http-01 challenge for staging.ishankhare.com
Waiting for verification...
Cleaning up challenges
Starting to serve on 127.0.0.1:8001IMPORTANT NOTES:
 - Congratulations! Your certificate and chain have been saved at:
   /etc/letsencrypt/live/staging.ishankhare.com/fullchain.pem
   Your key file has been saved at:
   /etc/letsencrypt/live/staging.ishankhare.com/privkey.pem
   Your cert will expire on 2019-03-13. To obtain a new or tweaked
   version of this certificate in the future, simply run certbot
   again. To non-interactively renew *all* of your certificates, run
   "certbot renew"
 - Your account credentials have been saved in your Certbot
   configuration directory at /etc/letsencrypt. You should make a
   secure backup of this folder now. This configuration directory will
   also contain certificates and private keys obtained by Certbot so
   making regular backups of this folder is ideal.
Error from server (Forbidden): secrets is forbidden: User "system:serviceaccount:default:default" cannot create secrets in the namespace "default"

The certificate generation was successful. But we cannot yet write to Secrets. The last line in the above output shows us that.

Error from server (Forbidden): secrets is forbidden: User "system:serviceaccount:default:default" cannot create secrets in the namespace "default"

Why is that? Because RBAC....

RBAC or Role Based Access Control in kubernetes consists of 2 parts:

  • Role/ClusterRole
  • RoleBinding/ClusterRoleBinding

We will be using ClusterRole and ClusterRoleBinding approach to provide cluster wide access to our Pod. More fine-grained, role-based access can be provided with the Role and RoleBinding approach which can be referred from the docs - https://kubernetes.io/docs/reference/access-authn-authz/rbac/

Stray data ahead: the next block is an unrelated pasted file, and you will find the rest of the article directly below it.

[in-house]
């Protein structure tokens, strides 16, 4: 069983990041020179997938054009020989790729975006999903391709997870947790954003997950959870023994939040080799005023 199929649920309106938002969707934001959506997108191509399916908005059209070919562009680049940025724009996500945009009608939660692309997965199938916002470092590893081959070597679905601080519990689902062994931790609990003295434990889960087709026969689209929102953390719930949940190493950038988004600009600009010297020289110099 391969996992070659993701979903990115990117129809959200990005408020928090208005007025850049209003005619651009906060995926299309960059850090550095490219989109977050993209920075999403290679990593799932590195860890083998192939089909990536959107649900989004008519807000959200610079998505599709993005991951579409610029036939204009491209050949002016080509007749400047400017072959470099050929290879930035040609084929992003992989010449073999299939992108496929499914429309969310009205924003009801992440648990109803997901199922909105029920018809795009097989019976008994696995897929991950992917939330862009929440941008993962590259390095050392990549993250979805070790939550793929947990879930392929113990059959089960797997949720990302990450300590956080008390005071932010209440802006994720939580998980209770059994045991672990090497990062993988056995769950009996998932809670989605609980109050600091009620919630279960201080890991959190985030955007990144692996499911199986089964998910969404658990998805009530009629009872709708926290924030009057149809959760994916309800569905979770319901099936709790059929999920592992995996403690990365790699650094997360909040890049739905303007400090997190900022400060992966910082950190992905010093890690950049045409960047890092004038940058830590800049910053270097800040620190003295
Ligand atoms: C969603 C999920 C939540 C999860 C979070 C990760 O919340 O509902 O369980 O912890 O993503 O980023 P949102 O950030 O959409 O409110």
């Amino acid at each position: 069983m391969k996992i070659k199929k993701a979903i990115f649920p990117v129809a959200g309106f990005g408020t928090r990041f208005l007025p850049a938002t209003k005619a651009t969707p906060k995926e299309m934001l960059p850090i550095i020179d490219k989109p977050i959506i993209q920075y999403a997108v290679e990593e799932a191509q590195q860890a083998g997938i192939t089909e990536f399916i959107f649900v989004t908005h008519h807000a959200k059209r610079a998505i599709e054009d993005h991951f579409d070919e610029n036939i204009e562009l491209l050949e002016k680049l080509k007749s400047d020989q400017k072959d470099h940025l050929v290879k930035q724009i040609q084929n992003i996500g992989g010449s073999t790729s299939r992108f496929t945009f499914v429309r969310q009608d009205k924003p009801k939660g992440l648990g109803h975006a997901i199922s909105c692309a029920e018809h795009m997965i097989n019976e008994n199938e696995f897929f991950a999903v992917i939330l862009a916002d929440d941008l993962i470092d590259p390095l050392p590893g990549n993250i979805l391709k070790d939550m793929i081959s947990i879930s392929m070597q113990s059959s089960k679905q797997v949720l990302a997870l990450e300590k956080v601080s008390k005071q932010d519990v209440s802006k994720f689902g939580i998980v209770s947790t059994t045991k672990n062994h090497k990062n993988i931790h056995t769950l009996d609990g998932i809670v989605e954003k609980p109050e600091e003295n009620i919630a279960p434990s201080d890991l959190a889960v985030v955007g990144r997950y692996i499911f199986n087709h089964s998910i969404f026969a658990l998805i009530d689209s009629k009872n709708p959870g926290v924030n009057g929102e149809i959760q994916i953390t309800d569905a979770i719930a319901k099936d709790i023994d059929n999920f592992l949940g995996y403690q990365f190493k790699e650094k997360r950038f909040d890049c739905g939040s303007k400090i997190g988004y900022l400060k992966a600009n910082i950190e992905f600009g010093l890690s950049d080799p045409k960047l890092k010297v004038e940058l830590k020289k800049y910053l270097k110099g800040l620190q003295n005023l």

Let's create 2 files called rbac-cr.yml and rbac-crb.yml with the following contents: rbac-cr.yml

apiVersion: rbac.authorization.k8s.io/v1
kind: ClusterRole
metadata:
  namespace: default
  name: secret-reader
rules:
  - apiGroups: [""]
    resources: ["secrets"]
    verbs: ["get", "list", "create"]

This allows access to Secrets, in-particular to get, list and create Secrets. The last verb create is what concerns us.

rbac-crb.yml

apiVersion: rbac.authorization.k8s.io/v1
kind: ClusterRoleBinding
metadata:
  name: secret-reader
subjects:
  - kind: User
    name: <your account here>
    namespace: default
  - kind: ServiceAccount
    name: default
    namespace: default
roleRef:
  kind: ClusterRole
  name: cluster-admin
  apiGroup: rbac.authorization.k8s.io

Fields of interest here are .subjects. It is an array and we have defined two kinds in this.

  1. kind: User : This refers to the current user, who is executing these commands using kubectl. This is required so as to grant the current user enough permissions to grant the .rules.resources and .rules.verbs related access that we have defined in the rbac-cr.yml i.e. our ClusterRole definition.
  2. kind: ServiceAccount : This refers to the account use inside the cluster when our pod will be creating the secrets using the kube-proxy.

We push this to our kubernetes cluster in this particular order only:

$ kubectl apply -f rbac-crb.yml
clusterrolebinding.rbac.authorization.k8s.io "secret-reader" created
$ kubectl apply -f rbac-cr.yml
clusterrole.rbac.authorization.k8s.io "secret-reader" created